Furthermore, Standing's revised theory removes the numerical sequencing from 1–6 as she asserts that decision making should not be seen as a ‘linear’ activity, but a ‘flexible continuum oscillating in either direction along the continuum in response to continually changing judgement tasks’ [Standing, Reference Standing2008, p. 130].
Standing's revised continuum provides a rational and structured approach that promotes the ethical and professional aspects of decision making in nursing. Recognising that the modes of practice are not sequential, by removing the didactic numerical scale to each mode signifies the personal nature of decision making and the need for an objective multi-modal approach.
Referring to the author's clinical incident, it can be suggested that his actions and the approach taken were positioned across a number of modes in Standing's revised continuum, encompassing elements of intuitive, reflective and peer-aided judgement. Furthermore, having made a clinical decision and undertaken the associated actions, the author returned to the continuum to review this with the use of reflective judgement and critical reflection to evaluate the patient outcome.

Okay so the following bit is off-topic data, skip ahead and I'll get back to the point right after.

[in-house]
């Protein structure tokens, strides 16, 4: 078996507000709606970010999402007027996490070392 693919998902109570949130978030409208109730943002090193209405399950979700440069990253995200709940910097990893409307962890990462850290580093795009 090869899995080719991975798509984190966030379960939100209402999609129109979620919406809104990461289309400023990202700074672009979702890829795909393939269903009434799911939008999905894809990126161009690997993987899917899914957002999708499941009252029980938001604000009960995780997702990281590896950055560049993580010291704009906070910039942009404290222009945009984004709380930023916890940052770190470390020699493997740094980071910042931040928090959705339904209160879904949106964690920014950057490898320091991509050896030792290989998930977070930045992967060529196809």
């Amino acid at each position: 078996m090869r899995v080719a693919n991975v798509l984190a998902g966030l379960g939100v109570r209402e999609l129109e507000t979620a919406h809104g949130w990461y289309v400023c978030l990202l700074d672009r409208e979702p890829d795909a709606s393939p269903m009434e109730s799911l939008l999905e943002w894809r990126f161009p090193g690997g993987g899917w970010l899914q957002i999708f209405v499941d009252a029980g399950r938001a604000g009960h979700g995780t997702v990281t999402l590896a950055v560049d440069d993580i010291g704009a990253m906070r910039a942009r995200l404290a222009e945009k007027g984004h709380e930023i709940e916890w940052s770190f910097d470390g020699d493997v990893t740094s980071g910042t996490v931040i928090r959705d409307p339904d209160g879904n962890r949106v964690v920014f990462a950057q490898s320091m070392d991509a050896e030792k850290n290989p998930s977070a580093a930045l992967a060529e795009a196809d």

In conclusion, it can be suggested that the theoretical principles of the CCT and associated paradigms developed by Hammond [Reference Hammond1996], Standing [Reference Standing2008], Dreyfus and Dreyfus [Reference Dreyfus and Dreyfus1980] and Benner [Reference Benner2001] all provide the conceptual framework and insight from which clinical decisions are formed. The ideas and methods identified are well supported by research that identifies the many different approaches the nurse can take in clinical judgement and decision making. However, it can be suggested that in reality, as patients’ needs change and care provision constantly evolves, these theoretical models will soon become obsolete, forcing the nursing profession to reassess their approach to clinical decision-making theory and practice. Moreover, as demonstrated by Benner [Reference Benner2001] and Elstein et al [Reference Elstein, Shulma and Sprafka1978], no decision-making model is completely infallible; environmental factors associated with socio-economic instability and changes to the way in which care is provided have the potential to ‘shift the goalposts’ and make the decision-making process more difficult even for the ‘experts’.
It is appreciated that the theories discussed within this article have not been explored as fully as the author would have liked due to the constraints of this assignment. However, it is hoped that the link between theory and practice is evident. Although the author takes a more pragmatic approach to the issues raised in this assignment, it is evident that the theories have applications.